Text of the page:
Hotel reservations. It’s always a good idea to book early in Seattle. While the high season and major events require advanced reservations, even random low season weeks can be choked with visitors for conferences and business conventions. This extends to B&Bs and even past city limits—accommodations go fast (including campsites) on the San Juan Islands, Mt. Rainier, and the Olympic Peninsula. Waterfront or water-view hotels, like the Edgewater and the Inn at the Market, see their best rooms booked six months in advance.

Restaurant reservations. Seattle's latest (and certainly not greatest) dining trend is the two-hour wait at places that don't take reservations. It never hurts to ask if you can reserve, and you should definitely lock down your table at splurge restaurants (most of which do offer reservations). If you have a large party, a reservation is even more important and may be easier to come by.

Tickets. Nearly any act that makes it to Key Arena is going to sell out. National touring acts at smaller clubs like Neumos, Showbox, Triple Door, and the Crocodile also play to full houses. Tickets for the most buzzed-about movies at the Seattle International Film Festival should be purchased as soon as they go on sale. Visits to the Bloedel Reserve on Bainbridge Island are by appointment only, and booking well in advance on summer weekends is advised. Tickets for major-league sports—such as Sounders and Mariners games—should be booked online in advance.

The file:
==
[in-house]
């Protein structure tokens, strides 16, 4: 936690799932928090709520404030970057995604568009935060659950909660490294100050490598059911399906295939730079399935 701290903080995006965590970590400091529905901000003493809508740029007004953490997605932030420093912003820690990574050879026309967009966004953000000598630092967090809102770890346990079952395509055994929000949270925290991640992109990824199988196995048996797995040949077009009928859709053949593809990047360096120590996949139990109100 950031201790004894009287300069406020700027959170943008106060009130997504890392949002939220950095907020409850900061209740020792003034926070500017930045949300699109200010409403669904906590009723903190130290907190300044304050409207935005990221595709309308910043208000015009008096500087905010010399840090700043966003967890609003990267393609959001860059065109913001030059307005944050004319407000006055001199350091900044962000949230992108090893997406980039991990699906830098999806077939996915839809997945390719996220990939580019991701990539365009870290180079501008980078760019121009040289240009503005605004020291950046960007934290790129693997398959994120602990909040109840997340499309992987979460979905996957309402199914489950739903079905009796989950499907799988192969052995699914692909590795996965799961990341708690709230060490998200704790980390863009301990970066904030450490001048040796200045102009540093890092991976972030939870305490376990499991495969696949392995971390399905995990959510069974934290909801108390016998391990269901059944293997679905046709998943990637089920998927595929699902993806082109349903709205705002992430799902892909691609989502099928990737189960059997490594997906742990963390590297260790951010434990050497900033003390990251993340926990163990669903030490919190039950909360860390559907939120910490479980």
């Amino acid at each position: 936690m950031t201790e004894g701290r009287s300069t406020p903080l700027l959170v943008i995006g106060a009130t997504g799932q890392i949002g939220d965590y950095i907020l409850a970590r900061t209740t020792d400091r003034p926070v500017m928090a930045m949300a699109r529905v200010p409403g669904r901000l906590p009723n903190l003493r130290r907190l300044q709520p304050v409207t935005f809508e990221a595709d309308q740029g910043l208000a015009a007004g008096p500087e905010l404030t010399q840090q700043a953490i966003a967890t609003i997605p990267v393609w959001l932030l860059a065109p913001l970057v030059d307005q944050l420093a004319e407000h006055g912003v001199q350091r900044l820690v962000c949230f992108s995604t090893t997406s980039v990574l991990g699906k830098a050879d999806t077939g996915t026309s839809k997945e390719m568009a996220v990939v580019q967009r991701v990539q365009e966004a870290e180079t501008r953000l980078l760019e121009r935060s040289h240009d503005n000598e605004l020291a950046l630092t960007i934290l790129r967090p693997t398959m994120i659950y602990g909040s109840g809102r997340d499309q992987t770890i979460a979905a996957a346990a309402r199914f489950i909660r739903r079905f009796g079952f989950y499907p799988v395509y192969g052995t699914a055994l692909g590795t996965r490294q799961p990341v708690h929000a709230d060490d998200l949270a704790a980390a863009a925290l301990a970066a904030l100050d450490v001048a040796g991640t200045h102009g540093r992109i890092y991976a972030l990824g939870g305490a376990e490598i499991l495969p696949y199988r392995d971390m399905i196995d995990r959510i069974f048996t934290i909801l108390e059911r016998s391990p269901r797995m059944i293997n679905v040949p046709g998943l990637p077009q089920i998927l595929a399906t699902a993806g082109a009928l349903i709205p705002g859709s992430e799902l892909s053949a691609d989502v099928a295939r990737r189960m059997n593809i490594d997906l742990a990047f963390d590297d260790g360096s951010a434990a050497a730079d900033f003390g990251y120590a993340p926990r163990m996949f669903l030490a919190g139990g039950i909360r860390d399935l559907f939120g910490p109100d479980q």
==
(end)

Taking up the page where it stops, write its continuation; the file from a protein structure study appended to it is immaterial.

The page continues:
Car rentals. Though the parking lot that is Interstate 5 (I–5) may suggest otherwise, quite a few Seattleites don't own cars. On summer weekends, you'll be competing not only with the thousands of other visitors in town but also with residents making an exodus toward the mountains. If you find a good rate, book it immediately, especially at the few downtown rental offices. (Remember: you'll find better rates—and no airport tax—if you book in town.)

Train tickets. Amtrak tickets to Portland and Vancouver, B.C. sell out on summer weekends, and last-minute fares can be quite expensive.

Ferries. Whale-watching/ferry ride vacation packages like those offered by the Victoria Clipper can be booked in advance. The Washington State Ferries rarely accepts reservations (only on international sailings to Sidney, British Columbia, for example), so be sure to plan island travel thoughtfully: leave enough time in your schedule to arrive at the piers early—and to wait for the next ferry if you're last in line.